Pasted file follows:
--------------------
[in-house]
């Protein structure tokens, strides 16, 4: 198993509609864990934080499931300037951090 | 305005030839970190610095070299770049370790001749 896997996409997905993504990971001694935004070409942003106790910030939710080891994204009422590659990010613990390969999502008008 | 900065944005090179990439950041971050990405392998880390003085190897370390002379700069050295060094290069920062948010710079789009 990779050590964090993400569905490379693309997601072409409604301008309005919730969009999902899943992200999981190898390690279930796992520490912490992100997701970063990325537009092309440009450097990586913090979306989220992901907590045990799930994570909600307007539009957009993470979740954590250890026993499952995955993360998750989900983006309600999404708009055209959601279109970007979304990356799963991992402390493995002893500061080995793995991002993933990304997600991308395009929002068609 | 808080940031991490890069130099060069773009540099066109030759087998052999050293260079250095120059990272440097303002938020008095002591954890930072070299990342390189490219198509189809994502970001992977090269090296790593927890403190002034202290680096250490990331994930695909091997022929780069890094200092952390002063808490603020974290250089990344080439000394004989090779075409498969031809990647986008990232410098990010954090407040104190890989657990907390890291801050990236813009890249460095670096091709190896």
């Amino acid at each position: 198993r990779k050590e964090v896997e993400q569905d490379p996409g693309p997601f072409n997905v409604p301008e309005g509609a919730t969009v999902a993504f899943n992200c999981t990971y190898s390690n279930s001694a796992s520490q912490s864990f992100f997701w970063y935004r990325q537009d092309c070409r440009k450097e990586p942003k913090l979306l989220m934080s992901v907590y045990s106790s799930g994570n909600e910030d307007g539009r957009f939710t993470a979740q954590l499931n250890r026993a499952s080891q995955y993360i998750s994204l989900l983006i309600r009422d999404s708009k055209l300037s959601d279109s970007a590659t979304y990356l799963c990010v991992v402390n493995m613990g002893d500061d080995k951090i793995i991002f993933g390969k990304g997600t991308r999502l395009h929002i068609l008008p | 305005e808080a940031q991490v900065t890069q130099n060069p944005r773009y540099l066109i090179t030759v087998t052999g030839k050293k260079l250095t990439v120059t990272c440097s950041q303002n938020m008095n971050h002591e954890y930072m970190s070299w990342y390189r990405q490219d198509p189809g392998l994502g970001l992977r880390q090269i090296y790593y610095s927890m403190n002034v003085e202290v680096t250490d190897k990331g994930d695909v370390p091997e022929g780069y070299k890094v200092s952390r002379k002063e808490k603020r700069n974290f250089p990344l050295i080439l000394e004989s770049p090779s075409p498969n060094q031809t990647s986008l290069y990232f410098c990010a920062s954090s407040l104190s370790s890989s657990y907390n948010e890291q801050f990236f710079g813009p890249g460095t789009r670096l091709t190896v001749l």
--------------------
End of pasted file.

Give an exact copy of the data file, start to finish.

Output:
[in-house]
């Protein structure tokens, strides 16, 4: 198993509609864990934080499931300037951090 | 305005030839970190610095070299770049370790001749 896997996409997905993504990971001694935004070409942003106790910030939710080891994204009422590659990010613990390969999502008008 | 900065944005090179990439950041971050990405392998880390003085190897370390002379700069050295060094290069920062948010710079789009 990779050590964090993400569905490379693309997601072409409604301008309005919730969009999902899943992200999981190898390690279930796992520490912490992100997701970063990325537009092309440009450097990586913090979306989220992901907590045990799930994570909600307007539009957009993470979740954590250890026993499952995955993360998750989900983006309600999404708009055209959601279109970007979304990356799963991992402390493995002893500061080995793995991002993933990304997600991308395009929002068609 | 808080940031991490890069130099060069773009540099066109030759087998052999050293260079250095120059990272440097303002938020008095002591954890930072070299990342390189490219198509189809994502970001992977090269090296790593927890403190002034202290680096250490990331994930695909091997022929780069890094200092952390002063808490603020974290250089990344080439000394004989090779075409498969031809990647986008990232410098990010954090407040104190890989657990907390890291801050990236813009890249460095670096091709190896």
């Amino acid at each position: 198993r990779k050590e964090v896997e993400q569905d490379p996409g693309p997601f072409n997905v409604p301008e309005g509609a919730t969009v999902a993504f899943n992200c999981t990971y190898s390690n279930s001694a796992s520490q912490s864990f992100f997701w970063y935004r990325q537009d092309c070409r440009k450097e990586p942003k913090l979306l989220m934080s992901v907590y045990s106790s799930g994570n909600e910030d307007g539009r957009f939710t993470a979740q954590l499931n250890r026993a499952s080891q995955y993360i998750s994204l989900l983006i309600r009422d999404s708009k055209l300037s959601d279109s970007a590659t979304y990356l799963c990010v991992v402390n493995m613990g002893d500061d080995k951090i793995i991002f993933g390969k990304g997600t991308r999502l395009h929002i068609l008008p | 305005e808080a940031q991490v900065t890069q130099n060069p944005r773009y540099l066109i090179t030759v087998t052999g030839k050293k260079l250095t990439v120059t990272c440097s950041q303002n938020m008095n971050h002591e954890y930072m970190s070299w990342y390189r990405q490219d198509p189809g392998l994502g970001l992977r880390q090269i090296y790593y610095s927890m403190n002034v003085e202290v680096t250490d190897k990331g994930d695909v370390p091997e022929g780069y070299k890094v200092s952390r002379k002063e808490k603020r700069n974290f250089p990344l050295i080439l000394e004989s770049p090779s075409p498969n060094q031809t990647s986008l290069y990232f410098c990010a920062s954090s407040l104190s370790s890989s657990y907390n948010e890291q801050f990236f710079g813009p890249g460095t789009r670096l091709t190896v001749l």